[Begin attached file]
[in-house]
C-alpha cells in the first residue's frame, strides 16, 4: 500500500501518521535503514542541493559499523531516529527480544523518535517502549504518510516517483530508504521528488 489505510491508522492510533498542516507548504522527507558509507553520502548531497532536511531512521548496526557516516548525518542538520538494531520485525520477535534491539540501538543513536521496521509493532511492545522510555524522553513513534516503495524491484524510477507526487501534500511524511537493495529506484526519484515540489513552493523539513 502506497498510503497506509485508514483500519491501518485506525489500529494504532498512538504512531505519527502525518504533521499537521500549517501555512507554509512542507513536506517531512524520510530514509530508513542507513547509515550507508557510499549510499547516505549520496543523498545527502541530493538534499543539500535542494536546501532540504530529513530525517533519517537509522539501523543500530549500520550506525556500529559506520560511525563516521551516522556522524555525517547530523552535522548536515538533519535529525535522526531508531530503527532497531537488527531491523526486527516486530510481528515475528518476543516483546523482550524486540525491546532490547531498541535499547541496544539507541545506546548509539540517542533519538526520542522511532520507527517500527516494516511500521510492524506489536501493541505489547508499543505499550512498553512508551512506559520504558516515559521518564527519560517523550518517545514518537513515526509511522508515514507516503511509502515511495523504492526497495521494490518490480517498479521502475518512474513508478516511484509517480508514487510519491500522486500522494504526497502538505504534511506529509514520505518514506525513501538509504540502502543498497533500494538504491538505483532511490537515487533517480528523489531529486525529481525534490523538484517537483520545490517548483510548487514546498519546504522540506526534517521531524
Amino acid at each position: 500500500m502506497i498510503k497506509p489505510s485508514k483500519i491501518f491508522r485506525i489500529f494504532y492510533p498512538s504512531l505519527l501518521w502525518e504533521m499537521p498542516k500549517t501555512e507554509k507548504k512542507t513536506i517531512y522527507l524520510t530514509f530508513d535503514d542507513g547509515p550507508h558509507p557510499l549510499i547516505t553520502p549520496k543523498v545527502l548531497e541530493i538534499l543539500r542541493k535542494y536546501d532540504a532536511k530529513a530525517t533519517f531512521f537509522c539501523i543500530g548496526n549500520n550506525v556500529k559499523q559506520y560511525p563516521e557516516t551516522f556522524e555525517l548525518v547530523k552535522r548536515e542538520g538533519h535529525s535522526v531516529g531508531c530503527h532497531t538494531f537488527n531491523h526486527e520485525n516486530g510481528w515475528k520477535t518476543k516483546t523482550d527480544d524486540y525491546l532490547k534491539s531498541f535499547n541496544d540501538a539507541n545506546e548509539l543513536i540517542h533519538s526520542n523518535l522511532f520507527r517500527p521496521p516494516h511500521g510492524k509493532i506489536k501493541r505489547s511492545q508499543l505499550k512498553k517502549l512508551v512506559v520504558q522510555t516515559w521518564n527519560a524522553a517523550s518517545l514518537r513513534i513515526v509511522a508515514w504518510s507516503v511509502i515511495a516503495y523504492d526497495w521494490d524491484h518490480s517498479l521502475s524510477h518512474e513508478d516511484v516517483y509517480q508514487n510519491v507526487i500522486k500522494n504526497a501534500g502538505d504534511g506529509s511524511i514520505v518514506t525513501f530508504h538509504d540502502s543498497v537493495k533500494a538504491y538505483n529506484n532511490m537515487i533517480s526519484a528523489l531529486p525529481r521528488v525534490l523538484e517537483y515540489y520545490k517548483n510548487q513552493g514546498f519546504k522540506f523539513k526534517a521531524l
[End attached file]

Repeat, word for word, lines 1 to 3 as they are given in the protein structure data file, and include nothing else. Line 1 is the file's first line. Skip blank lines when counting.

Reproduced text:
[in-house]
C-alpha cells in the first residue's frame, strides 16, 4: 500500500501518521535503514542541493559499523531516529527480544523518535517502549504518510516517483530508504521528488 489505510491508522492510533498542516507548504522527507558509507553520502548531497532536511531512521548496526557516516548525518542538520538494531520485525520477535534491539540501538543513536521496521509493532511492545522510555524522553513513534516503495524491484524510477507526487501534500511524511537493495529506484526519484515540489513552493523539513 502506497498510503497506509485508514483500519491501518485506525489500529494504532498512538504512531505519527502525518504533521499537521500549517501555512507554509512542507513536506517531512524520510530514509530508513542507513547509515550507508557510499549510499547516505549520496543523498545527502541530493538534499543539500535542494536546501532540504530529513530525517533519517537509522539501523543500530549500520550506525556500529559506520560511525563516521551516522556522524555525517547530523552535522548536515538533519535529525535522526531508531530503527532497531537488527531491523526486527516486530510481528515475528518476543516483546523482550524486540525491546532490547531498541535499547541496544539507541545506546548509539540517542533519538526520542522511532520507527517500527516494516511500521510492524506489536501493541505489547508499543505499550512498553512508551512506559520504558516515559521518564527519560517523550518517545514518537513515526509511522508515514507516503511509502515511495523504492526497495521494490518490480517498479521502475518512474513508478516511484509517480508514487510519491500522486500522494504526497502538505504534511506529509514520505518514506525513501538509504540502502543498497533500494538504491538505483532511490537515487533517480528523489531529486525529481525534490523538484517537483520545490517548483510548487514546498519546504522540506526534517521531524
Amino acid at each position: 500500500m502506497i498510503k497506509p489505510s485508514k483500519i491501518f491508522r485506525i489500529f494504532y492510533p498512538s504512531l505519527l501518521w502525518e504533521m499537521p498542516k500549517t501555512e507554509k507548504k512542507t513536506i517531512y522527507l524520510t530514509f530508513d535503514d542507513g547509515p550507508h558509507p557510499l549510499i547516505t553520502p549520496k543523498v545527502l548531497e541530493i538534499l543539500r542541493k535542494y536546501d532540504a532536511k530529513a530525517t533519517f531512521f537509522c539501523i543500530g548496526n549500520n550506525v556500529k559499523q559506520y560511525p563516521e557516516t551516522f556522524e555525517l548525518v547530523k552535522r548536515e542538520g538533519h535529525s535522526v531516529g531508531c530503527h532497531t538494531f537488527n531491523h526486527e520485525n516486530g510481528w515475528k520477535t518476543k516483546t523482550d527480544d524486540y525491546l532490547k534491539s531498541f535499547n541496544d540501538a539507541n545506546e548509539l543513536i540517542h533519538s526520542n523518535l522511532f520507527r517500527p521496521p516494516h511500521g510492524k509493532i506489536k501493541r505489547s511492545q508499543l505499550k512498553k517502549l512508551v512506559v520504558q522510555t516515559w521518564n527519560a524522553a517523550s518517545l514518537r513513534i513515526v509511522a508515514w504518510s507516503v511509502i515511495a516503495y523504492d526497495w521494490d524491484h518490480s517498479l521502475s524510477h518512474e513508478d516511484v516517483y509517480q508514487n510519491v507526487i500522486k500522494n504526497a501534500g502538505d504534511g506529509s511524511i514520505v518514506t525513501f530508504h538509504d540502502s543498497v537493495k533500494a538504491y538505483n529506484n532511490m537515487i533517480s526519484a528523489l531529486p525529481r521528488v525534490l523538484e517537483y515540489y520545490k517548483n510548487q513552493g514546498f519546504k522540506f523539513k526534517a521531524l